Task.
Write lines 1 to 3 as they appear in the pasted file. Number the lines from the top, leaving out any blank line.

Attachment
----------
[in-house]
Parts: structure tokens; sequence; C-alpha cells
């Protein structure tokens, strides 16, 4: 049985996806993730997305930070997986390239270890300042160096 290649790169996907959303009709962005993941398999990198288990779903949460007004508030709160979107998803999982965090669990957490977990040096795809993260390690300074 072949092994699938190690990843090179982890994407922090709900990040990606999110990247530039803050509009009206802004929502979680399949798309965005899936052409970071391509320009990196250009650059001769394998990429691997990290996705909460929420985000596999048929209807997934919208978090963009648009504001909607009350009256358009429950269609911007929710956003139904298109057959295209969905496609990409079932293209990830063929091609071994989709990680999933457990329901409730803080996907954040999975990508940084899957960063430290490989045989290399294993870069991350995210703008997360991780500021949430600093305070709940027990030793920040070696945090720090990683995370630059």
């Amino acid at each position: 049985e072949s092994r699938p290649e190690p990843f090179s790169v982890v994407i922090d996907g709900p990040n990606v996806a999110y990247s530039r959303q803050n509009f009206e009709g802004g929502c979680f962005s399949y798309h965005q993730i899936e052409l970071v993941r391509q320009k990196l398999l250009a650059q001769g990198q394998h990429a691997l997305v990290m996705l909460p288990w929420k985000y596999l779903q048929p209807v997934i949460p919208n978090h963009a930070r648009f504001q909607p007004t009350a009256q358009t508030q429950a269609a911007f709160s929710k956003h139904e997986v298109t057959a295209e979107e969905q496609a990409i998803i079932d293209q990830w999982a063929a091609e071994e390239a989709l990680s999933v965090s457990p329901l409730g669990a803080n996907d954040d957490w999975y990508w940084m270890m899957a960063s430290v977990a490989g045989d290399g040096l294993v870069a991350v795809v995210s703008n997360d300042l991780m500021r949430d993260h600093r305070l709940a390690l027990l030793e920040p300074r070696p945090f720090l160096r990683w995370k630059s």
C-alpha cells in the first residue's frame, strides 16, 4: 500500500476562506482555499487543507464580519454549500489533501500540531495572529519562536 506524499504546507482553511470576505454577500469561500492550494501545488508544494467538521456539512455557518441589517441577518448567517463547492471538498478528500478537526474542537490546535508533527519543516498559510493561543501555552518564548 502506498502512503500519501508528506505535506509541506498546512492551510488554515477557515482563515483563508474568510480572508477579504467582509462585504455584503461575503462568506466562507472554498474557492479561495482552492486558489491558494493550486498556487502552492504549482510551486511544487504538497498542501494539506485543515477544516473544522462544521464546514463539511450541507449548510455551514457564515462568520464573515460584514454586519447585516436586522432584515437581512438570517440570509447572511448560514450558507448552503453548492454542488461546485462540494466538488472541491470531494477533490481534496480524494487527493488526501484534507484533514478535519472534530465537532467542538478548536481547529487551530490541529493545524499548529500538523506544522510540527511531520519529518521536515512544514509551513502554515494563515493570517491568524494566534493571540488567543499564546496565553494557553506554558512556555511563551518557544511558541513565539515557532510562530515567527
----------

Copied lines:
[in-house]
Parts: structure tokens; sequence; C-alpha cells
């Protein structure tokens, strides 16, 4: 049985996806993730997305930070997986390239270890300042160096 290649790169996907959303009709962005993941398999990198288990779903949460007004508030709160979107998803999982965090669990957490977990040096795809993260390690300074 072949092994699938190690990843090179982890994407922090709900990040990606999110990247530039803050509009009206802004929502979680399949798309965005899936052409970071391509320009990196250009650059001769394998990429691997990290996705909460929420985000596999048929209807997934919208978090963009648009504001909607009350009256358009429950269609911007929710956003139904298109057959295209969905496609990409079932293209990830063929091609071994989709990680999933457990329901409730803080996907954040999975990508940084899957960063430290490989045989290399294993870069991350995210703008997360991780500021949430600093305070709940027990030793920040070696945090720090990683995370630059």